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Why the Supreme Court Ignored Science in Hobby Lobby Why the Supreme Court Ignored Science in Hobby Lobby

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Why the Supreme Court Ignored Science in Hobby Lobby

Some friendly pointers for the justices in the wake of their decision.

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(Alex Wong/Getty Images)

There seems to be some confusion over at the Supreme Court about what can and can't induce abortion. In their ruling in the Hobby Lobby case last week, justices ignored the overwhelming scientific evidence that the contraceptive methods in contention do not in fact cause abortion, as defined by the medical community.

"If the owners comply with the [Health and Human Services] mandate, they believe they will be facilitating abortions," Justice Samuel Alito wrote in the Court's majority opinion. This, the justices determined, constituted a "substantial burden" on Hobby Lobby's religious rights.

 

At issue are four types of contraceptives: two of them, Ella and Plan B, are classified as "morning-after pills," and two others, Mirena and ParaGard, are classified as intrauterine devices.

"There are medications that prevent pregnancy and there are medications that cause abortions," said Dr. Lin-Fan Wang, a fellow with Physicians for Reproductive Health, an organization that aims to bring medical expertise to discussions of public policy. The methods before the Court, she explained, "clearly worked to prevent pregnancy," not terminate it.

Even using religious conservatives' definition of when life begins—the moment an egg is fertilized—three of the four contraceptives can be proven not to lead to abortion, and scientists are almost as certain the fourth doesn't, either. (The New Republic has a useful graphic and explainer on the matter.)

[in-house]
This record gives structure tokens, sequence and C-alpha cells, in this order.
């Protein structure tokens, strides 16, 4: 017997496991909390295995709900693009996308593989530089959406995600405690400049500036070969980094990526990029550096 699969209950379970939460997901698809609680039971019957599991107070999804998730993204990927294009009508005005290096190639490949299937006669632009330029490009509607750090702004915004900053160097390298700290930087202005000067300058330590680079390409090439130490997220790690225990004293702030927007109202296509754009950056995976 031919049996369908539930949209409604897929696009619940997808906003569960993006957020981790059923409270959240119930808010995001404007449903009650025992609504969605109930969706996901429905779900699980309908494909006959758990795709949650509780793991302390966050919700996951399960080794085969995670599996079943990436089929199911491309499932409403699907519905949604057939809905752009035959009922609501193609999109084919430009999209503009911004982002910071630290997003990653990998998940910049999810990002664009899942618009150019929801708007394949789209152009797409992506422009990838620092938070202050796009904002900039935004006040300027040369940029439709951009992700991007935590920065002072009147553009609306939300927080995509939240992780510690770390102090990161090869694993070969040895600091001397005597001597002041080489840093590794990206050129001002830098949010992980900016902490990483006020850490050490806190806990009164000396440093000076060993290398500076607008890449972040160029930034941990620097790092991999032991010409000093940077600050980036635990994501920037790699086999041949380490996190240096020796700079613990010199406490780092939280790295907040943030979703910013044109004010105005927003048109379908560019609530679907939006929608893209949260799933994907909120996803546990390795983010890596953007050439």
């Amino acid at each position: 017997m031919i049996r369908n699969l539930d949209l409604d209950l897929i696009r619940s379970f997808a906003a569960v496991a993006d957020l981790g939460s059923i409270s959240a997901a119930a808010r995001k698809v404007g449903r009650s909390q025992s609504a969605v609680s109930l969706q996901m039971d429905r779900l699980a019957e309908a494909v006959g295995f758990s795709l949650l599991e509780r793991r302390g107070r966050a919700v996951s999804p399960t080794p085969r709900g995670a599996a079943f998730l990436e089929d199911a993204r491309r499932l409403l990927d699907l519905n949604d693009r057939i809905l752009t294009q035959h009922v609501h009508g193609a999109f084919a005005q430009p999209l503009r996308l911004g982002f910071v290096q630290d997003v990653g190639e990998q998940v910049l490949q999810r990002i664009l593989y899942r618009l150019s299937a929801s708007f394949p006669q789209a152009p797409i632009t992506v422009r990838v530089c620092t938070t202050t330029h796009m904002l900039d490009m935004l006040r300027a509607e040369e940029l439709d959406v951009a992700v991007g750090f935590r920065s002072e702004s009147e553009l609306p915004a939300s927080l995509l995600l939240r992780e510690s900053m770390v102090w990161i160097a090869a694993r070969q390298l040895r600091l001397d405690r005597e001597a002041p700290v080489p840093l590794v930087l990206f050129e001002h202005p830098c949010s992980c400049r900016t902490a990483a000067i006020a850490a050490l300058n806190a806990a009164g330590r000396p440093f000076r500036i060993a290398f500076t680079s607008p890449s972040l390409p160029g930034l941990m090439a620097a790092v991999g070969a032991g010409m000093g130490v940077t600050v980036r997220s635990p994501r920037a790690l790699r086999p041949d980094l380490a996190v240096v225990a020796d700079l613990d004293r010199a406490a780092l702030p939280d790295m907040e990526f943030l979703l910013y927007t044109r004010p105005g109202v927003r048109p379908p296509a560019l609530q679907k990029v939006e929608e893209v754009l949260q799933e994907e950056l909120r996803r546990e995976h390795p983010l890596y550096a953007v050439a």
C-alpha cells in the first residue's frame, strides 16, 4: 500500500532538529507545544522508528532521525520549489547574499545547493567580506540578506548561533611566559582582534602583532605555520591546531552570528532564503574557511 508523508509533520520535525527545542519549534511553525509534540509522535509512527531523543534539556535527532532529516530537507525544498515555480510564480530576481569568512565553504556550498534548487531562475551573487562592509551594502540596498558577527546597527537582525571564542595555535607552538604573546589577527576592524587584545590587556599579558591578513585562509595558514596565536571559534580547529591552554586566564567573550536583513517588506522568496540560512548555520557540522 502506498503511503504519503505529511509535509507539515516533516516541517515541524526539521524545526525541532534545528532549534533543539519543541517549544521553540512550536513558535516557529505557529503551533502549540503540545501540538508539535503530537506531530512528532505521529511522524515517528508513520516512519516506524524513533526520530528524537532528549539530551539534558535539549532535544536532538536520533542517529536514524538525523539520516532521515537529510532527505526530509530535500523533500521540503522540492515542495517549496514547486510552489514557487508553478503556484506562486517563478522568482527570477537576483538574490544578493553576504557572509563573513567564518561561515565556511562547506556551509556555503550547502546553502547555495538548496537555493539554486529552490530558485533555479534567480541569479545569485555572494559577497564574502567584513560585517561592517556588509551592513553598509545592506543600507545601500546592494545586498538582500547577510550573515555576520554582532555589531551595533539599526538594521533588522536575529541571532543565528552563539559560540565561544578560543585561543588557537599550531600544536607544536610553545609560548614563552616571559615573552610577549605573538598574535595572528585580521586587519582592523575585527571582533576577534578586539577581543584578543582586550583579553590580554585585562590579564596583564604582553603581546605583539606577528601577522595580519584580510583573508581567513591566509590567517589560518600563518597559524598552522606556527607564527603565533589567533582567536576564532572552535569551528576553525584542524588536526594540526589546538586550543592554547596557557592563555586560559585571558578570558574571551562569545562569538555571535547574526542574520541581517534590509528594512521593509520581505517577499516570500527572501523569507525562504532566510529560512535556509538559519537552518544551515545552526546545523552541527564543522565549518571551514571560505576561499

Wang's group was one of more than a dozen in the medical community to sign on to an amicus brief detailing the scientific distinctions between contraceptives and so-called abortifacients. But all that mattered to the Court from a legal standpoint was simply that Hobby Lobby believes these contraceptive methods could somehow lead to abortions. As Talking Points Memo explained at some length Thursday, a statute of the Religious Freedom Restoration Act protects religious beliefs regardless of evidence. Call it an article of faith.

The Court also chose to ignore the health imperatives surrounding birth-control pills. As I highlighted last week, the pill is used to treat a variety of medical conditions, including endometriosis, which will affect an estimated 11 percent of women in their lifetimes, and Polycystic Ovary Syndrome, which affects 5 percent to 10 percent of the female population. For all women, the pill is the best protection there is against ovarian cancer, one of the deadliest cancers women face, short of removing your ovaries or being born a man.

But you'd never know that from reading the Court's oral arguments, or majority opinion. Corporations and their religious beliefs about the way abortion works trumped all that.

In the days since I wrote about the health imperatives of birth-control pills, there's been some debate about how useful those themes are to the feminist cause. But that these scientific findings aren't being included in the Court's arguments should be troubling.

 

Here, for the Court's consideration, are several things women have been known to do that don't in fact cause abortion, no matter your beliefs: wear Spanx Underwear; take long, sweaty bike rides; watch Rachel Maddow; read Nora Ephron; and—wait for it—take birth-control pills.

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